von {{ author }} Kate Rosindale an Jun 15, 2020


Some of the world’s biggest boxing stars have been speaking out in support of the Black Lives Matter movement.

 The tragic death of unarmed black man George Floyd in Minneapolis in May has broken hearts and sparked protests across the globe. Video footage showed white police officer Derek Chauvin kneeling on the 46-year-old’s neck despite him repeatedly saying, “I can’t breathe”.

Many people around the world are demanding justice not just for George, but for all black people who face daily inequalities and systemic racism in society.

After George’s death, boxing legend Floyd Mayweather reportedly offered to take care of the funeral expenses for the family.

A source told celebrity gossip site TMZ that the champ "is just doing what he feels is right in his heart.” A TMZ photo shows a cheque made out by Mayweather for $88,500, around £70,000.

Another boxer using money to show support for the cause is Somalia-born English and British boxing champion Ramla Ali.

Ali has promised to donate part of her professional boxing earnings to Black Lives Matter charities. 

Speaking to Sky Sports, Ali said: “It’s the only way that I could ensure I was doing something. It’s not enough to just post the black square on social media or say that I’m going to the protest. You need to show that you’re doing more.

“My hope is that other professional athletes, musicians, entertainers in the UK and maybe in the world follow suit and do the same with their earnings. I believe that money is the language that the world and everyone in it understands, no matter your race, your country, your religion.”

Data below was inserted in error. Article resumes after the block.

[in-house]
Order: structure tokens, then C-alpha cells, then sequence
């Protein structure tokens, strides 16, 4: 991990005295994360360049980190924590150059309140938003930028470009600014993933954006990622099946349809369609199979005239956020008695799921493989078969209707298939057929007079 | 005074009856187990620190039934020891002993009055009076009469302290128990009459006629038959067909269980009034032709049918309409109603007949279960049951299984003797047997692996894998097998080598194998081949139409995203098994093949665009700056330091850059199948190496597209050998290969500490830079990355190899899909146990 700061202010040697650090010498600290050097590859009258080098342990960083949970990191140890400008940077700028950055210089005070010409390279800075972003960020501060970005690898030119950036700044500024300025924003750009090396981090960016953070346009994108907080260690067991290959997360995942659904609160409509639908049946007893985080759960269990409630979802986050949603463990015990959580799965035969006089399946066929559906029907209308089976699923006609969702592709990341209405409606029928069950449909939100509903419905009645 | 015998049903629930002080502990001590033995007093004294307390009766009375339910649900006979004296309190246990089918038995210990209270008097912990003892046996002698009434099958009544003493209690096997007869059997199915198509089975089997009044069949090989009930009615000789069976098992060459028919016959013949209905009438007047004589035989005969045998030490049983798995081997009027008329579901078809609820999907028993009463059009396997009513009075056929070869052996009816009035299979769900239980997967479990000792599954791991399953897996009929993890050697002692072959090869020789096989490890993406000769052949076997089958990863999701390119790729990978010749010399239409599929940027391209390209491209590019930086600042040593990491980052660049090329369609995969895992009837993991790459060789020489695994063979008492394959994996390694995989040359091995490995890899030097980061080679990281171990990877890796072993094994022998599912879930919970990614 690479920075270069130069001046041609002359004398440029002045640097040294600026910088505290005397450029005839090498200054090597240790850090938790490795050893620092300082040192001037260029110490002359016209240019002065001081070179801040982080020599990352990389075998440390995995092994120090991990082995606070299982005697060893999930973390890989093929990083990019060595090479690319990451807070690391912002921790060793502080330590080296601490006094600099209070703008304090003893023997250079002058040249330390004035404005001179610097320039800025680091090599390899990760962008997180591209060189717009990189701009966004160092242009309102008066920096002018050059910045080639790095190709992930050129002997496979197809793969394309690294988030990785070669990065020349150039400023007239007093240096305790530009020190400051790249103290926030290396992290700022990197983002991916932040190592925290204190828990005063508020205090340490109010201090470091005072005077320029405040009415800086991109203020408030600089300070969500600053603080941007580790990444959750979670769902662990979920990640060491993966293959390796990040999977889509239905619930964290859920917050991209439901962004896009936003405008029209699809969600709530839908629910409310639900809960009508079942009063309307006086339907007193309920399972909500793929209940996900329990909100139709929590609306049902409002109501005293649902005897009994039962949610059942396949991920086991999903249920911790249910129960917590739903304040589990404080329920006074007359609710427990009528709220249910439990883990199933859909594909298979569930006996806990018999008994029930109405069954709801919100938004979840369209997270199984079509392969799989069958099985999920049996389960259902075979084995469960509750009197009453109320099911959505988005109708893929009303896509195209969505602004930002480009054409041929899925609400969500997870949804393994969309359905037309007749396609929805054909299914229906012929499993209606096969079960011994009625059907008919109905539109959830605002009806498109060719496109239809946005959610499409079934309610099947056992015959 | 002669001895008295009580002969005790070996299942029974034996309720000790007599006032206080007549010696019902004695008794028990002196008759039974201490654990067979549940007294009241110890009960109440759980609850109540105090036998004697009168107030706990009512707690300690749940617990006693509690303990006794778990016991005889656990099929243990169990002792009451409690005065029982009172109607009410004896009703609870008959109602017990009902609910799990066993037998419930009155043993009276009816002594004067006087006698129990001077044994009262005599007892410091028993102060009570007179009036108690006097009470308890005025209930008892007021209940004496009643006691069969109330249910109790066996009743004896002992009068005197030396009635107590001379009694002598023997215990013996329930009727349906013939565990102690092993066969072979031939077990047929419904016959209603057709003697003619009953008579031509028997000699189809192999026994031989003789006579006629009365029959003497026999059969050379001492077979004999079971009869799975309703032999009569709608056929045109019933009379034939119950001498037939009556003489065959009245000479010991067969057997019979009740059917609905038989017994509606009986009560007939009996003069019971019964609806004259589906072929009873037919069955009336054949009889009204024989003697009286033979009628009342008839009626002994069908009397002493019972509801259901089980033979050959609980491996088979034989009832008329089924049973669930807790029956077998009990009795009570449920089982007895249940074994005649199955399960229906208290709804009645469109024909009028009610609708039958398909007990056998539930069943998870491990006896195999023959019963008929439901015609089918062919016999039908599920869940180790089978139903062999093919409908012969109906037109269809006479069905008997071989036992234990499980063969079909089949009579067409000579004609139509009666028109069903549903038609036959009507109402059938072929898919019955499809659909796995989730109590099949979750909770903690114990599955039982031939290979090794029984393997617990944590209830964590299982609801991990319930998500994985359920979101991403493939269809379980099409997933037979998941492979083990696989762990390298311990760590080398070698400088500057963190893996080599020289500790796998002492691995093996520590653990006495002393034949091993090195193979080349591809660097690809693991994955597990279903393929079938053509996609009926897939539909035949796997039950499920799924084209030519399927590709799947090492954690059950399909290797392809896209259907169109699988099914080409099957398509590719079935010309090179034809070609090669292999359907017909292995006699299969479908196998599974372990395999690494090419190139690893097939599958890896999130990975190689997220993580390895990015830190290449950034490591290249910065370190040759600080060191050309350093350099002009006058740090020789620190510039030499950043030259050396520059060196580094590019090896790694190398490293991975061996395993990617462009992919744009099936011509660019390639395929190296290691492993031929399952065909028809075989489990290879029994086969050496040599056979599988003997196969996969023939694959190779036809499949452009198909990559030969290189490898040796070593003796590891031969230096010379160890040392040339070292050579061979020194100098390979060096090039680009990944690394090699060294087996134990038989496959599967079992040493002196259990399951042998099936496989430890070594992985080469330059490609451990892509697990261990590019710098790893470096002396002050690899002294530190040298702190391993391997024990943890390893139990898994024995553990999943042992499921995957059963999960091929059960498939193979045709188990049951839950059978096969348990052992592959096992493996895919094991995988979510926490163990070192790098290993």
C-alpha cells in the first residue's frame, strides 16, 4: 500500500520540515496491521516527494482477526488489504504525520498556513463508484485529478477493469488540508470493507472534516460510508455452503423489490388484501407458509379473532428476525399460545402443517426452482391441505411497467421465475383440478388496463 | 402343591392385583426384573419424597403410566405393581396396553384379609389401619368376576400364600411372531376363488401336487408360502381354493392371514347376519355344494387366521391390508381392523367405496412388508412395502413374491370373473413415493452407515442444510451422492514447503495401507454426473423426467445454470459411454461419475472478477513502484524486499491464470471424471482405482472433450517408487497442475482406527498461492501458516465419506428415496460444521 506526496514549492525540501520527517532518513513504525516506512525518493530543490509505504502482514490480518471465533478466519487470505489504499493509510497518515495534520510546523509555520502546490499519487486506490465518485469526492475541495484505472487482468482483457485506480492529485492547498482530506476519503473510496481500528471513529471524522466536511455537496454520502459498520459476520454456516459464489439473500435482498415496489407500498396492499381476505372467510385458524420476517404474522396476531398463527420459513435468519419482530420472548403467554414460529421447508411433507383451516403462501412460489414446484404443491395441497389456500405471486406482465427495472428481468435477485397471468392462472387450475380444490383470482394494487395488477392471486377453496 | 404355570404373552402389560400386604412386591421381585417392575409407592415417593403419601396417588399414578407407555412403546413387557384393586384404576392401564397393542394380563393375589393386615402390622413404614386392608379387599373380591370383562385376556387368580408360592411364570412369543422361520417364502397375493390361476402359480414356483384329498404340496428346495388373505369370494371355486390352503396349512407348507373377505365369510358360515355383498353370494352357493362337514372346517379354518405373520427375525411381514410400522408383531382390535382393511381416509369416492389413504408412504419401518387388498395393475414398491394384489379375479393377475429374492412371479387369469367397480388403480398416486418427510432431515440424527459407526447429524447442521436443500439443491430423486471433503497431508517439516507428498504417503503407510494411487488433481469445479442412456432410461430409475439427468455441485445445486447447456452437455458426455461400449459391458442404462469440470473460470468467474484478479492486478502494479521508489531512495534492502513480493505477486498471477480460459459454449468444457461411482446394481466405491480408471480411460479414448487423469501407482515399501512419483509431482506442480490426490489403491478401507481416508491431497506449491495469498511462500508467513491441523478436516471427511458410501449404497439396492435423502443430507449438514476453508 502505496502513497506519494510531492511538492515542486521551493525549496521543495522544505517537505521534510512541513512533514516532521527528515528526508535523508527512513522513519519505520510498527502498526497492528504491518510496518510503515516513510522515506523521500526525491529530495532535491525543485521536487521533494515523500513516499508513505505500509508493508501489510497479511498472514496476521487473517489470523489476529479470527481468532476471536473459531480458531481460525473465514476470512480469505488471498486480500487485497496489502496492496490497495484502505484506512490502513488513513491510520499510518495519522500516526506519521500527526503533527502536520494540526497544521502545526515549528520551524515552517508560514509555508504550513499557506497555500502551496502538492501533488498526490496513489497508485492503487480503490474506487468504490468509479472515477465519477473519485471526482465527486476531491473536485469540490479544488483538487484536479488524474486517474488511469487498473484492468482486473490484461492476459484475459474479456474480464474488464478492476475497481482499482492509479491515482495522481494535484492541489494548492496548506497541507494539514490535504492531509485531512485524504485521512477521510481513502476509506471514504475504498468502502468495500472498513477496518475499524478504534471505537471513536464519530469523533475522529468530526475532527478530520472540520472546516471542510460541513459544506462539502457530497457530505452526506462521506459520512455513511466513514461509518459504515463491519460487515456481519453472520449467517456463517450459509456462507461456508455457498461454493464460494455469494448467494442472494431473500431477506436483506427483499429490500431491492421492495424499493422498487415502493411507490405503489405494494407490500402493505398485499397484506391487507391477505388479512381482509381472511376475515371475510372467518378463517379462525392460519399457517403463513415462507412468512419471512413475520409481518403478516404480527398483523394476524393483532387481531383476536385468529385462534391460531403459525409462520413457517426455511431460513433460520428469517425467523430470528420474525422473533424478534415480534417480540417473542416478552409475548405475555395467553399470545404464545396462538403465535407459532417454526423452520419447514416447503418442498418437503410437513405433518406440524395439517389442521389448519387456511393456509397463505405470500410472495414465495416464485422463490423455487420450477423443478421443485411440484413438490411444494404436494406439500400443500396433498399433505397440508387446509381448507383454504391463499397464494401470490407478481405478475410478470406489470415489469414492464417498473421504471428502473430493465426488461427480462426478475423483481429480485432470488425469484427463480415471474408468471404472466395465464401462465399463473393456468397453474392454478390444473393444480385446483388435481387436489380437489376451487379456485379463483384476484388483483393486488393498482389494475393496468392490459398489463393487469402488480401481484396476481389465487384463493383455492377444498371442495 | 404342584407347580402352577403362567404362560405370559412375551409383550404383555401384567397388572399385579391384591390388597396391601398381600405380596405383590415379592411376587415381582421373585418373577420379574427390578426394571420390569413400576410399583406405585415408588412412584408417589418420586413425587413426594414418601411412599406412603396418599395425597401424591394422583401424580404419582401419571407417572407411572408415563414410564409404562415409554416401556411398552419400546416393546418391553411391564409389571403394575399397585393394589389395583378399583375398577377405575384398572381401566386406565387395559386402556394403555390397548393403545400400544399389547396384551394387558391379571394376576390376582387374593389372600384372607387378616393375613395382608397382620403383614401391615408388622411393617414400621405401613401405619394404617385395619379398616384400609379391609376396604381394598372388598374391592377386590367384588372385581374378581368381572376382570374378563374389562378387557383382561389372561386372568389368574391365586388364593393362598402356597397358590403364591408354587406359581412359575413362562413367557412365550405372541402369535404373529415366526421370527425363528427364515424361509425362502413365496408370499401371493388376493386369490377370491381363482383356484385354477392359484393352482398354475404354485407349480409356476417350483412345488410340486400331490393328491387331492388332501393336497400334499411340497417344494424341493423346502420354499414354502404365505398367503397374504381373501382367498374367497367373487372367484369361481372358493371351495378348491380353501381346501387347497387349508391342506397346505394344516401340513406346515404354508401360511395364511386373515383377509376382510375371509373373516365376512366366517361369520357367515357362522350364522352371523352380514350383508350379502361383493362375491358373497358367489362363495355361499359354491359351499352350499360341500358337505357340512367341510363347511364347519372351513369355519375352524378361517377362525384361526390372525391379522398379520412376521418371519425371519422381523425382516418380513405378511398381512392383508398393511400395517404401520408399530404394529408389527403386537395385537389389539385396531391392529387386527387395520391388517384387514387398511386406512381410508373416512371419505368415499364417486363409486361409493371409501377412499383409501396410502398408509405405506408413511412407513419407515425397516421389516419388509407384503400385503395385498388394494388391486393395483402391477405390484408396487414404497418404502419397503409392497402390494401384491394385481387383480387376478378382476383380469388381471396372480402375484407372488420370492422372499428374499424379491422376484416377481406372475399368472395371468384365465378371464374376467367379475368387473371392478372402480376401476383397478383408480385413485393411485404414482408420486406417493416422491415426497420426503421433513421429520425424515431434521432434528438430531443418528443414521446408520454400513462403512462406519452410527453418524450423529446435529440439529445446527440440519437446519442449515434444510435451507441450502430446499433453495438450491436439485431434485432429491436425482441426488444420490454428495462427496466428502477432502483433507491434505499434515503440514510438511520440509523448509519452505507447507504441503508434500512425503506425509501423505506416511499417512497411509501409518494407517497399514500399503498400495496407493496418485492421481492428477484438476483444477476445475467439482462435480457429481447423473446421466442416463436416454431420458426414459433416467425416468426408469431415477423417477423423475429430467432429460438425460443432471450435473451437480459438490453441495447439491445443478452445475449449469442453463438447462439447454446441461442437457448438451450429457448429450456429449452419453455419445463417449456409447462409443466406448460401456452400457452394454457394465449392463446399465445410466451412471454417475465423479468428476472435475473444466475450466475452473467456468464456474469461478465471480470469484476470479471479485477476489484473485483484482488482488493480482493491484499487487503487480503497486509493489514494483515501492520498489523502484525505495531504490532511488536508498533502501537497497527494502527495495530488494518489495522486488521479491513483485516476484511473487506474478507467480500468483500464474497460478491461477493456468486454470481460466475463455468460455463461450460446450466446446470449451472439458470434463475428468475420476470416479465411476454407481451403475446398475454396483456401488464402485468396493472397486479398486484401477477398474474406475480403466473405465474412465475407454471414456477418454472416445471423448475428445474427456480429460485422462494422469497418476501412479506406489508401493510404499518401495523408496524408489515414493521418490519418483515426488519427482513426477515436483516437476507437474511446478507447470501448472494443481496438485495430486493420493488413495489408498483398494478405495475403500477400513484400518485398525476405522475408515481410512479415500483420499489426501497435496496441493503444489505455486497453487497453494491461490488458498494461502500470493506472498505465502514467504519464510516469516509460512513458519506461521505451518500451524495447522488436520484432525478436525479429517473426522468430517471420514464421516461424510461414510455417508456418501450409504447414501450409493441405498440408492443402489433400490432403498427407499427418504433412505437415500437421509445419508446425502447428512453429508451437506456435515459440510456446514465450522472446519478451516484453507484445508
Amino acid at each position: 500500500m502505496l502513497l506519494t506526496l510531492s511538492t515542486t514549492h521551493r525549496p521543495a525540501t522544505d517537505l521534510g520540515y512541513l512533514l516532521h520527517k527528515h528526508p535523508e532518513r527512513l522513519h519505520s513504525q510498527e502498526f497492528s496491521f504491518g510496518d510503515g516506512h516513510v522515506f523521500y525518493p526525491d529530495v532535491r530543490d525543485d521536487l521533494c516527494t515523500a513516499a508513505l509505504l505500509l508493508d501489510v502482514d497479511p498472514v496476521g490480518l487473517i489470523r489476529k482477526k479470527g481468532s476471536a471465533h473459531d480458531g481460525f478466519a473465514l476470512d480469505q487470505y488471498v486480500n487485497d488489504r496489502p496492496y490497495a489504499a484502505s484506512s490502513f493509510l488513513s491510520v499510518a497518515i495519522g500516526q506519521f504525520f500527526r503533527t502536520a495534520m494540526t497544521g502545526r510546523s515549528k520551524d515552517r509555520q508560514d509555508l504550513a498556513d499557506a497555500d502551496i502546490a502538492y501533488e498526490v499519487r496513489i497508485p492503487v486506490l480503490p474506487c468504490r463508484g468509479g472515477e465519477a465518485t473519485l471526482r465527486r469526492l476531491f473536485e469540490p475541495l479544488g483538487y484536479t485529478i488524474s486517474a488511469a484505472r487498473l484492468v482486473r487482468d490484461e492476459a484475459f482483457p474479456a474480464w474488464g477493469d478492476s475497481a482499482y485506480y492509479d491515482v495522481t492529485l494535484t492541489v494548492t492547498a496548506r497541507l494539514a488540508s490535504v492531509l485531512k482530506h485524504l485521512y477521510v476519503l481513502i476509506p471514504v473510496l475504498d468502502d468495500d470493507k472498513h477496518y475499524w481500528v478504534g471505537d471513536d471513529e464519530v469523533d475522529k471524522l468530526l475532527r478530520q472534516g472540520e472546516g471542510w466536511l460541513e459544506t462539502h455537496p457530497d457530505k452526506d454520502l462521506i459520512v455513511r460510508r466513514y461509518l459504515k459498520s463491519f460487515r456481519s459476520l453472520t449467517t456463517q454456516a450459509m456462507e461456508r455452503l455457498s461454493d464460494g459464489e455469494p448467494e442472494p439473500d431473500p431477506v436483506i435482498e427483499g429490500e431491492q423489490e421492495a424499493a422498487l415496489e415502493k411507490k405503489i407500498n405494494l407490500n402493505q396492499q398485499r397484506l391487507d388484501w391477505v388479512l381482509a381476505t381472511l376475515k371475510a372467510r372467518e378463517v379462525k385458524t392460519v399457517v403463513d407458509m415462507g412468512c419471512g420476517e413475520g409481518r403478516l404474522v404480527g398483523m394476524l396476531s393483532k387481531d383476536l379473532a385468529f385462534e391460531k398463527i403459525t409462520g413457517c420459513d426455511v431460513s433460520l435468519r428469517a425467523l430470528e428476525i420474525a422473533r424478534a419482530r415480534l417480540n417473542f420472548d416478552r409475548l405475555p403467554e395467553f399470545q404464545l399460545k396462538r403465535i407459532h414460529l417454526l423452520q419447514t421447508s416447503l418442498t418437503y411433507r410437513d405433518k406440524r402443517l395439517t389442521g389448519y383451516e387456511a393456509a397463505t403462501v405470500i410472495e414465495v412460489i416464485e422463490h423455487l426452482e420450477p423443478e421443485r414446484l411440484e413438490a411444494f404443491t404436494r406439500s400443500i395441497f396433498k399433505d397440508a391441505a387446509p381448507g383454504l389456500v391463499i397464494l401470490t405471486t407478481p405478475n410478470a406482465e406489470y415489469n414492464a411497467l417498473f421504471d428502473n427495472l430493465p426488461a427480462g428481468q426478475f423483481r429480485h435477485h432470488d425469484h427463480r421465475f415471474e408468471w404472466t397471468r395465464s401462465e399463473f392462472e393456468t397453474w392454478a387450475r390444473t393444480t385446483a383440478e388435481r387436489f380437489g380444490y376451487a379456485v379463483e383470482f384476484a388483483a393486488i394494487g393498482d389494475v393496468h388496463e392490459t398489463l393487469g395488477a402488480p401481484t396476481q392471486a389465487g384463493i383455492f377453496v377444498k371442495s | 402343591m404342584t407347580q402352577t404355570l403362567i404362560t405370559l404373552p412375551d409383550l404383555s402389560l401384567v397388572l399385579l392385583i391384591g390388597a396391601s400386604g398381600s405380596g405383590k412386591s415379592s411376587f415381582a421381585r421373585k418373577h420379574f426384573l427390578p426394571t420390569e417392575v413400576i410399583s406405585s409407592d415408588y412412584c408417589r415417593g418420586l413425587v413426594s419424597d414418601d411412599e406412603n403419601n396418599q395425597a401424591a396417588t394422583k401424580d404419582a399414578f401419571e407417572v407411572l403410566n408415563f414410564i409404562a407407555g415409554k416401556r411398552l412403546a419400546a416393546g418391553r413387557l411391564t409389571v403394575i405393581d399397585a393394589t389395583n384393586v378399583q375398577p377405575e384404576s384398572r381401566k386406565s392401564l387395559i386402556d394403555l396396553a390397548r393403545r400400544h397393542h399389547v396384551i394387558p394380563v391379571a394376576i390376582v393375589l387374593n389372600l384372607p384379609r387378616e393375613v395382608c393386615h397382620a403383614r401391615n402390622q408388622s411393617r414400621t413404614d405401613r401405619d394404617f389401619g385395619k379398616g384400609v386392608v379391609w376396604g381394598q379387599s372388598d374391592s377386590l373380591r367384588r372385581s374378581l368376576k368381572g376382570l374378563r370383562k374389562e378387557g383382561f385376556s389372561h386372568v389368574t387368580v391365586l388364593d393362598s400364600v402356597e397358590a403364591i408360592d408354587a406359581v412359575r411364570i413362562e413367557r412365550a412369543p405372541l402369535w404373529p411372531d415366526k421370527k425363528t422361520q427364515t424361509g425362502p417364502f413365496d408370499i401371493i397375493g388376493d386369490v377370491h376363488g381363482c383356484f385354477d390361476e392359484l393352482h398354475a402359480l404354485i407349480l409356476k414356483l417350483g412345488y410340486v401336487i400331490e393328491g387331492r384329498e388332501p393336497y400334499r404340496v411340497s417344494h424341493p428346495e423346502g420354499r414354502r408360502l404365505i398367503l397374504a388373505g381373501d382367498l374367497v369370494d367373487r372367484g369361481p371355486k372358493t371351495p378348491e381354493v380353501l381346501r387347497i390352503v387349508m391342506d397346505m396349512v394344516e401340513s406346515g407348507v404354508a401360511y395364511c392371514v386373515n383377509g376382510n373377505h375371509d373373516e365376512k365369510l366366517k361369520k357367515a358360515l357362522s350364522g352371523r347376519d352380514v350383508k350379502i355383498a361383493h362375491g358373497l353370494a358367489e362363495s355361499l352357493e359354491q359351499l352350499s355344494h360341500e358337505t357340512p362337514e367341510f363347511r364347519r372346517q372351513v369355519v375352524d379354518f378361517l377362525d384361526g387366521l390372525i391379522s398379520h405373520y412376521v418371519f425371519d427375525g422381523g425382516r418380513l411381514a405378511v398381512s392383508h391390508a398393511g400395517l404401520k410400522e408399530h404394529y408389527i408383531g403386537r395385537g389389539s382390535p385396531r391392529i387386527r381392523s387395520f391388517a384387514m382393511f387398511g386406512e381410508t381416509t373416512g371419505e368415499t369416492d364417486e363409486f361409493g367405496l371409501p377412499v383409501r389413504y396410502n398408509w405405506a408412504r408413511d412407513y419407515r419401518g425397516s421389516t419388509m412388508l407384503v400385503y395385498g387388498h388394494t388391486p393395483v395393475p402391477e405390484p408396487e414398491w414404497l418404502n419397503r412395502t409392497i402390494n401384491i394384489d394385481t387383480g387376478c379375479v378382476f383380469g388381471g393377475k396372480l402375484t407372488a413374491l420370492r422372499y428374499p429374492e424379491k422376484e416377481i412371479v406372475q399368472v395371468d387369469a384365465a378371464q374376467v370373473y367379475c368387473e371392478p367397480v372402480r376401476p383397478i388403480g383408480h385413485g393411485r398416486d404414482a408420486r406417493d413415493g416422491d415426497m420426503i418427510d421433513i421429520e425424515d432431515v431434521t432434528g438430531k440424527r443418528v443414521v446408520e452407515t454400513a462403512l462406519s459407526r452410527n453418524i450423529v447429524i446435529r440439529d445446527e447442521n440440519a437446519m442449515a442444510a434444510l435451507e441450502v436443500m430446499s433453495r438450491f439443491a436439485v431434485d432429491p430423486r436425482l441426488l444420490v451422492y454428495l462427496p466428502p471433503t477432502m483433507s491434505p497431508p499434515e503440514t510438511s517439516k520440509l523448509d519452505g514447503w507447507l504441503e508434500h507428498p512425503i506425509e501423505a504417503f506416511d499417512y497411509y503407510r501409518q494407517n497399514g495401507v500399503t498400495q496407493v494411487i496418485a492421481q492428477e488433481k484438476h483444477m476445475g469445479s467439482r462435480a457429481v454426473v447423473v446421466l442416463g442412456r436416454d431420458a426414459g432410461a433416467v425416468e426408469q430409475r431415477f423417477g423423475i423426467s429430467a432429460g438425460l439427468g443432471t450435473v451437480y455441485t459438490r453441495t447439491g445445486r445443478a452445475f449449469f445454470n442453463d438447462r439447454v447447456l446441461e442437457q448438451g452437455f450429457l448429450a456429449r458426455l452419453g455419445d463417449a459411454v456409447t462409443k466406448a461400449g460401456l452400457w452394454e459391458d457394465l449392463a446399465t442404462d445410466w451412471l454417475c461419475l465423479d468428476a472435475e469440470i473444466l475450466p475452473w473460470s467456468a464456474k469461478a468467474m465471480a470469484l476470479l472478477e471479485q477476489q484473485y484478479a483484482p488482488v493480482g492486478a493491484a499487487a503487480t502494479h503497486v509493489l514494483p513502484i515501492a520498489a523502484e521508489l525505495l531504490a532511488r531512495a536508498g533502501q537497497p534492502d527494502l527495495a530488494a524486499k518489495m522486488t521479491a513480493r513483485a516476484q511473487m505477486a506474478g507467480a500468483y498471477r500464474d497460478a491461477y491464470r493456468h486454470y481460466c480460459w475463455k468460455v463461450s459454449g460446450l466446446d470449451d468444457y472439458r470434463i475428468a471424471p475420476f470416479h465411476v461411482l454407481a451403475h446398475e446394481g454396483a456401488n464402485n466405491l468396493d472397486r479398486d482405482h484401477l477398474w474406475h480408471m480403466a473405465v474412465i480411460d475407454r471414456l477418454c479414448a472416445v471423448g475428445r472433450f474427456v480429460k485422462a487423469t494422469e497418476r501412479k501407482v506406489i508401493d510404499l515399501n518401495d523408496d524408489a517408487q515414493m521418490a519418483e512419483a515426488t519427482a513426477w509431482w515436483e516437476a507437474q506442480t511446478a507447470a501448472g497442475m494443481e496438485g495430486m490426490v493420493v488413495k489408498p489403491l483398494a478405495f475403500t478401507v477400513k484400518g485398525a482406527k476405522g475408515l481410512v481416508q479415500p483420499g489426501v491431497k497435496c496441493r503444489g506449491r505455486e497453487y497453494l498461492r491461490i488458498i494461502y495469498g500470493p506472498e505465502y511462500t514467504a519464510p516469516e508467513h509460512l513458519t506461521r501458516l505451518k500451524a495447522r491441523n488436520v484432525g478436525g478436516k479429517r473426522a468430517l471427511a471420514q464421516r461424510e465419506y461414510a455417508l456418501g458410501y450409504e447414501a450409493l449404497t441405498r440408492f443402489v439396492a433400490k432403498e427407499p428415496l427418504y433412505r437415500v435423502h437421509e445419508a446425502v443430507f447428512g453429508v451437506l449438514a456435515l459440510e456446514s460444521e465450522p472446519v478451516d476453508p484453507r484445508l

Other boxers have been using television and social media to spread the Black Lives Matter message.

Undefeated cruiserweight contender Lawrence Okolie gave a speech to Sky Sports saying he’s hopeful that this time real change will come.

He said: “There is a difference between this Black Lives Matter movement and the majority which I've seen in my short life so far. There seems to be a rise in consciousness. More people are aware of it. This has probably been the biggest civil rights movement since the 1960s.

"I'd like to see more of the infrastructure being a lot less difficult for ethnic minorities. Socially and economically, whether it is intentional or unintentional, there is stuff to keep black people down. I feel like the infrastructure in society is slightly racist and that is one of the most important things to tackle."

 Meanwhile, some boxers have joined protests against the inequalities faced by the black community.

Three-weight world champion Claressa Shields spoke to crowds in her hometown of Flint in Michigan and says she felt inspired by the experience.

Talking to Sky Sports News, Shields said: “Me speaking and everything - I wasn't even prepared for any of that. But I felt empowered, seeing 'Black Lives Matter' and 'No Justice, No Peace', and having people from all different backgrounds agree.

"Enough is enough, that's what I think. Being able to see George Floyd in the flesh, on camera, take his last breath, and then also call for his mother, I think reminded everybody that regardless of how they think of us as black people, we've still got mothers.” 

Possibly the most high-profile example of a boxer attending protests came when unified heavyweight champion Anthony Joshua spoke at a Black Lives Matter rally in Watford.

In a speech that was later shared via his Instagram, Joshua said: "We can no longer sit back and remain silent on these senseless, unlawful killings and sly racism on another human being - based on what? Only their skin colour.

"The virus has been declared a pandemic. This is out of control. And I'm not talking about Covid-19. The virus I'm talking about is called racism. We stand united against a virus which has been instrumental in taking lives of the young, old, rich, poor; a virus which is unapologetic and spreads across all sectors."